Parking kiosks made for lousy customer service

As little as Wichitans like paying for parking downtown, they found it even less fun to stand in line (sometimes in the rain) at an electronic kiosk to do so. Thank goodness the city turned off the parking pay stations at Century II and the Central Library and went back to using the individual meters, cutting short a three-month test that cost the city $15,000. Maybe the kiosks would work for trade shows and conventions, when Century II patrons arrive at different times. And the idea to allow payment by credit and debit cards was good. But the pay stations were a disaster when 2,200 people were arriving at the same time for each Music Theatre of Wichita performance. They also complicated enforcement, because officers had to print a report from the pay stations to determine whether people had paid. The city may find the system boosted revenue, but it made for lousy customer service.

Fixing leaks faster seems like no-brainer

So the city of Wichita will start making all leaks in water mains a “top priority,” to quote a recent front-page headline in The Eagle about one aspect of the city’s new internal water conservation plan. That’s a smart step but also a head-scratcher – as to how a city that has been warning for months about Cheney Reservoir running dry by 2015 could let a water main leak of any size go unattended for up to two weeks. Residents can report water main breaks or leaks by calling 316-262-6000. Speaking of priorities, city leaders also need to identify where they’re going to find $2.1 billion over the next 30 years to repair and upgrade the water and sewer systems.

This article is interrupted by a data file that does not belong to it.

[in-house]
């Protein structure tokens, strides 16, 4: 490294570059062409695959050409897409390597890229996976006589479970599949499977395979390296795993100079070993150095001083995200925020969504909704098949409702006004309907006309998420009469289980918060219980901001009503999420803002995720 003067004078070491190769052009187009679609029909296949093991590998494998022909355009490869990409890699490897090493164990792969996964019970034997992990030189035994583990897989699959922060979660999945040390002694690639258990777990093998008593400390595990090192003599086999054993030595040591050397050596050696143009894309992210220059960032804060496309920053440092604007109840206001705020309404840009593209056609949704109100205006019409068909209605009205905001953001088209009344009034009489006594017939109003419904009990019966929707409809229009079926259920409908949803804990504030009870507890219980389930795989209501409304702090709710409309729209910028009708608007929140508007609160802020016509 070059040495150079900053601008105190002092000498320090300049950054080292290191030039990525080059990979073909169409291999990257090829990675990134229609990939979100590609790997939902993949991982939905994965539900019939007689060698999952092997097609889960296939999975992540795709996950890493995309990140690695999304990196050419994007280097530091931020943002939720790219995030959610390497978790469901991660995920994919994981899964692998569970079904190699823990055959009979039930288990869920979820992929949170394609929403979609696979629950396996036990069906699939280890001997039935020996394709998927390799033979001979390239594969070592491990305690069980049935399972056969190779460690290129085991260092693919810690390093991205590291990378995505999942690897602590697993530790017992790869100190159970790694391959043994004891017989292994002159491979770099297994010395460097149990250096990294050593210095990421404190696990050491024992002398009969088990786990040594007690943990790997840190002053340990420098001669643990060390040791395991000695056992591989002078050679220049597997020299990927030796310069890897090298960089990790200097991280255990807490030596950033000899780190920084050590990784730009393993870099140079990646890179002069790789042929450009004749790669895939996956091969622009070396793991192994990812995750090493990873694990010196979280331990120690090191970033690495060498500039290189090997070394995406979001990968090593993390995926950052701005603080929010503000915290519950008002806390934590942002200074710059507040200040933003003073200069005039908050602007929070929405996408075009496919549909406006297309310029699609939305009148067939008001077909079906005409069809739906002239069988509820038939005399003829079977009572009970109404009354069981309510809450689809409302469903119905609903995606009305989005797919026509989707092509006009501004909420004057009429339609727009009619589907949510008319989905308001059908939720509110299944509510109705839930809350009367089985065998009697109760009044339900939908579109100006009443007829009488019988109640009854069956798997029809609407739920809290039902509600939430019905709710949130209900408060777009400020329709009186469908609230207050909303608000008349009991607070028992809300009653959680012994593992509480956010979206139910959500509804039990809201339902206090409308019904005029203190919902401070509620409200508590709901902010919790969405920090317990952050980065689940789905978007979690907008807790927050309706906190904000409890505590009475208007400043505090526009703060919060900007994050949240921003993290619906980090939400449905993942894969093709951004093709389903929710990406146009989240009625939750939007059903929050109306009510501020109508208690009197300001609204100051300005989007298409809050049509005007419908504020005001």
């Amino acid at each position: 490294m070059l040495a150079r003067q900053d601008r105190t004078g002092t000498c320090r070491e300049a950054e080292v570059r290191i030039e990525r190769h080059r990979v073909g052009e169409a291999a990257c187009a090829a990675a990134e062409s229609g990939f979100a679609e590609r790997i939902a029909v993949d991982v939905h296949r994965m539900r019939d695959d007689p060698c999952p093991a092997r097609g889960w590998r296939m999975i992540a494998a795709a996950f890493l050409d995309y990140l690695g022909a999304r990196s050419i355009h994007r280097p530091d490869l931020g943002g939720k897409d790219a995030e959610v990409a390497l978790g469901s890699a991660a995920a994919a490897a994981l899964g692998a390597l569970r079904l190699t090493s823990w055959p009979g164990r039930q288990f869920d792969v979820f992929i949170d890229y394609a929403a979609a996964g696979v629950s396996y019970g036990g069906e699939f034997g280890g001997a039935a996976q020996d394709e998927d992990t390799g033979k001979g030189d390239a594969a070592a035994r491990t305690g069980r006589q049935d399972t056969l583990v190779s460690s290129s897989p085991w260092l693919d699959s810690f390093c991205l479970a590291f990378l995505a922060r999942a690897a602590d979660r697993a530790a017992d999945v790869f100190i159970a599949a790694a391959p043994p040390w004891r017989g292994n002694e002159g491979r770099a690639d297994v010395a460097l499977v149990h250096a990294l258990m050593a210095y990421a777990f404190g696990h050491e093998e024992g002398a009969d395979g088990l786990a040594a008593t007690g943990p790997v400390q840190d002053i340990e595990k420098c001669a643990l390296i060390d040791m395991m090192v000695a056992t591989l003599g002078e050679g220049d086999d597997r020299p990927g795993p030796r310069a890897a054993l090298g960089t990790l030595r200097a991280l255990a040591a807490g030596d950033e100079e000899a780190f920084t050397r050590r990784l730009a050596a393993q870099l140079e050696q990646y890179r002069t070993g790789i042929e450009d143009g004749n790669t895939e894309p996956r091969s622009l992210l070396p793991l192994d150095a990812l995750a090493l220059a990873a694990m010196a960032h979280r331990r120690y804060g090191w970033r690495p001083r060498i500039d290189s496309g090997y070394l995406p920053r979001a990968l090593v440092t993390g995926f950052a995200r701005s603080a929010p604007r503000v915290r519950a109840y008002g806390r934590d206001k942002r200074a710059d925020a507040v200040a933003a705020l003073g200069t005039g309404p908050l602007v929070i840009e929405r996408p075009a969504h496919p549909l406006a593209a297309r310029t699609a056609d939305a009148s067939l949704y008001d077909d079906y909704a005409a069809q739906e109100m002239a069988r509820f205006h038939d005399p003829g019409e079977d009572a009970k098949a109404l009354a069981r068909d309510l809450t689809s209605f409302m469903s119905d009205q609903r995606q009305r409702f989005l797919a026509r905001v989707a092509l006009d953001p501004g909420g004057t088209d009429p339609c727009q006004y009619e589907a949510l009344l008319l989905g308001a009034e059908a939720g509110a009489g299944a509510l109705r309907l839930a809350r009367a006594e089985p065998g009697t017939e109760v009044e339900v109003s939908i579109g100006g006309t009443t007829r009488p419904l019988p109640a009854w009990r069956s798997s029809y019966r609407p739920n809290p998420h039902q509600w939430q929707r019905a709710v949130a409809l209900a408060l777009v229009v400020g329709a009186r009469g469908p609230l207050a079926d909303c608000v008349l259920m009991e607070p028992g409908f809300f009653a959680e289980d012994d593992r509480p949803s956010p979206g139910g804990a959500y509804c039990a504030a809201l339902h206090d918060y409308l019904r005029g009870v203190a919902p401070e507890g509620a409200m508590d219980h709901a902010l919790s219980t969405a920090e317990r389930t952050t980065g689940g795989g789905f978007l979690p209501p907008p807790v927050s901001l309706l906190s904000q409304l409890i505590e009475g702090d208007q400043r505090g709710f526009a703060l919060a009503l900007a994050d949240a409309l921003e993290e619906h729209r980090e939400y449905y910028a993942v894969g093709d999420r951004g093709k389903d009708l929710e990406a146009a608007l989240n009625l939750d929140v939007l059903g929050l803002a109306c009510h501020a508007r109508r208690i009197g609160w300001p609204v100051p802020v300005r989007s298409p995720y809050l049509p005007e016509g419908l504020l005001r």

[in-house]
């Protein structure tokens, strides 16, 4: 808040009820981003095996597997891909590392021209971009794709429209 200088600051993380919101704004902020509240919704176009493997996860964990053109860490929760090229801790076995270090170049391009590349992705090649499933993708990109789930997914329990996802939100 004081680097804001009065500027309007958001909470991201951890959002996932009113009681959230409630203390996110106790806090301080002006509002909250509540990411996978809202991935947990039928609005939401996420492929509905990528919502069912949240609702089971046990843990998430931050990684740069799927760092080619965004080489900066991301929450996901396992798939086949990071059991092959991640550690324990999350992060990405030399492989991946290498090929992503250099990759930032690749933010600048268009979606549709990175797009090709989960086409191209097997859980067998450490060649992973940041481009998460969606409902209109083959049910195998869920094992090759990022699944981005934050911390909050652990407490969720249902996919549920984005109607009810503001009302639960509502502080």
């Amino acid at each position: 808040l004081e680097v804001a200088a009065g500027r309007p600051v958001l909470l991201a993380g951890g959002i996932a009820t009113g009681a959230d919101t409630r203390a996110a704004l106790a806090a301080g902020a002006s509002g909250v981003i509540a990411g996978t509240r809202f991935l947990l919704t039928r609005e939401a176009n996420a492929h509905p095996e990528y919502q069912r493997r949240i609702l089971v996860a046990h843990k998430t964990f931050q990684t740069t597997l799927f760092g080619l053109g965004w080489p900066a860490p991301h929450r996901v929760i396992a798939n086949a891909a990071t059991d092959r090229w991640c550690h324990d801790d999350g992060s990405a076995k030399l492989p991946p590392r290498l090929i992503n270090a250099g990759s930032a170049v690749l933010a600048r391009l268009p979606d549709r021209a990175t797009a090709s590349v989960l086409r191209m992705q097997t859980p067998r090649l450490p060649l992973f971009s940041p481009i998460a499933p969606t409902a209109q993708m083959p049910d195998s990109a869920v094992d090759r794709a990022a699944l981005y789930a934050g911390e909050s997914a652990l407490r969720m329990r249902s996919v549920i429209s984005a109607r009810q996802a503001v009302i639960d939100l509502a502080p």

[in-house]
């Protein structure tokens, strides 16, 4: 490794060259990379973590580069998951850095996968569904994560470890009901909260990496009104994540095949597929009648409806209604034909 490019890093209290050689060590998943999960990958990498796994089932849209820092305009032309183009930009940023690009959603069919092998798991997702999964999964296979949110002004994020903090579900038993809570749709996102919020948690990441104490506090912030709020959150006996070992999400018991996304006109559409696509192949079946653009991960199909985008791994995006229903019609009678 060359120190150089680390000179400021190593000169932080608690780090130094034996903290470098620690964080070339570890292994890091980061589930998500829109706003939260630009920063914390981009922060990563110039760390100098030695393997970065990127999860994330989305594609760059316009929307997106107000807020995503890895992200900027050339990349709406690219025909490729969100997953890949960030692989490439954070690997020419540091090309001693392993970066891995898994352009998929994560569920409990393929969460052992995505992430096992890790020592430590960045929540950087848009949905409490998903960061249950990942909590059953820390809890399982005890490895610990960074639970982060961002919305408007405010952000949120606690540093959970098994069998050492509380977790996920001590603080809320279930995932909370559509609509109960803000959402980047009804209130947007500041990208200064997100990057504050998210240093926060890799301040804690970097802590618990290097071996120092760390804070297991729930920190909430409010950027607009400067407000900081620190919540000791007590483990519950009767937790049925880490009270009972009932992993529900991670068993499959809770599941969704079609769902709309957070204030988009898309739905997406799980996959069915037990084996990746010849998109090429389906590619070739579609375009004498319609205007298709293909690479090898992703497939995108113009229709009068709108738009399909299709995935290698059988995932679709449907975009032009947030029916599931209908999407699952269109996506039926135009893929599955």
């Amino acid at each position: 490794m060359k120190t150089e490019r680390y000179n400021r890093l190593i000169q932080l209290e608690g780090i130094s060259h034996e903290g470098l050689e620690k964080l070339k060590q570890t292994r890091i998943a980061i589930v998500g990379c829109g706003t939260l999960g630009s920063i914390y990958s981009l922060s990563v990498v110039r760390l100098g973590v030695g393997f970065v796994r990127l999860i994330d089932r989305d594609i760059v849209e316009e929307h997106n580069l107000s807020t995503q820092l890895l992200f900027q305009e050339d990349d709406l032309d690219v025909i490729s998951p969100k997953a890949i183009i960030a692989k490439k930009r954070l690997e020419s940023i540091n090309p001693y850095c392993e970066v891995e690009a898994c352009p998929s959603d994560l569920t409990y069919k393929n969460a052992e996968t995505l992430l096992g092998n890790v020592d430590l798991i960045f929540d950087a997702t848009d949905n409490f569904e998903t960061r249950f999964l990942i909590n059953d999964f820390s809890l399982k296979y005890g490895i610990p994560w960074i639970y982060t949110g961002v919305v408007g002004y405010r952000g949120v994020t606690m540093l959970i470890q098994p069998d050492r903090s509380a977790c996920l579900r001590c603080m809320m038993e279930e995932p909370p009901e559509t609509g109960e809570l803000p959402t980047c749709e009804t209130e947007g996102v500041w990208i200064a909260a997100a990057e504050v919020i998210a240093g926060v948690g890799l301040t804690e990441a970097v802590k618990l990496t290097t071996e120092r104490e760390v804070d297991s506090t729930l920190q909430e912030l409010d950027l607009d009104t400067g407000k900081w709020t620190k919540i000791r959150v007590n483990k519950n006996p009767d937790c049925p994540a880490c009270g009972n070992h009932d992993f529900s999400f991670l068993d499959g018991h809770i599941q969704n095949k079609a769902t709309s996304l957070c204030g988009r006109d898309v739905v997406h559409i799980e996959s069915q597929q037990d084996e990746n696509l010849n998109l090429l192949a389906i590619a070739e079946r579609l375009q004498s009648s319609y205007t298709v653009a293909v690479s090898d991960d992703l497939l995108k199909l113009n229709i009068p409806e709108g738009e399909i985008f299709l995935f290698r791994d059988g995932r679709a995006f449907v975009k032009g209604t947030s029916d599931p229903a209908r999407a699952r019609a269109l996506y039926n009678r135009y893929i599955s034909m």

Locals right to take time on state gun mandate

Actions this week by the Wichita City Council and Sedgwick County Commission have confirmed what state lawmakers should have realized – there is a lot to think about when deciding whether and how to allow concealed firearms in public buildings. To allow themselves more time to study their options, the City Council and County Commission voted Tuesday and Wednesday, respectively, to ask for six-month exemptions from the state law meant to force locals to accept concealed-carry across their sites. Meanwhile, the Wichita school board will consider a new policy next week to underscore that Wichita schools are gun-free zones even for people with concealed-carry permits – another local reaction that would push back against state action. As Mayor Carl Brewer said: “Just because a state legislator thinks it’s the right thing doesn’t make it right.” Plus, the Legislature would have more credibility on guns if it had gone through with an effort to apply the concealed-carry mandate to the Capitol, but that glaring exemption still stands.

So they said

“I don’t want to lose people to Texas. I want to beat Texas.” – Gov. Sam Brownback (in photo), talking to the Wall Street Journal about his tax cuts

“It’s reminiscent of Marie Antoinette: ‘Let them eat cake.’” – Senate Minority Leader Anthony Hensley, D-Topeka, linking the governor’s tax bill and trip to the Paris Air Show

“They passed something they didn’t think we’d pass. Basically, it was, ‘You won’t shoot the hostage.’ ‘Oh? Watch.’ And we did.” – Rep. Virgil Peck, R-Tyro, in Rolling Stone, on how the 2012 Kansas Senate got played by the House on tax cuts

“This isn’t right! This isn’t right!” – U.S. Sen. Pat Roberts, R-Kan., in a Senate hearing, holding up a 3-inch-thick binder detailing what Kansas had to agree to for its No Child Left Behind waiver

“As we speak of defecating, that to me is a harder incident to observe unless an officer is just right there. How does that work?” – Wichita City Council member Lavonta Williams, chuckling, before the council banned defecating and camping on public property and also defecating on private property in view of others

“OK, let’s limit the discussion on this.” – Mayor Carl Brewer, in response (but “it happens,” Williams said)

Encourage water conservation, but plan ahead, too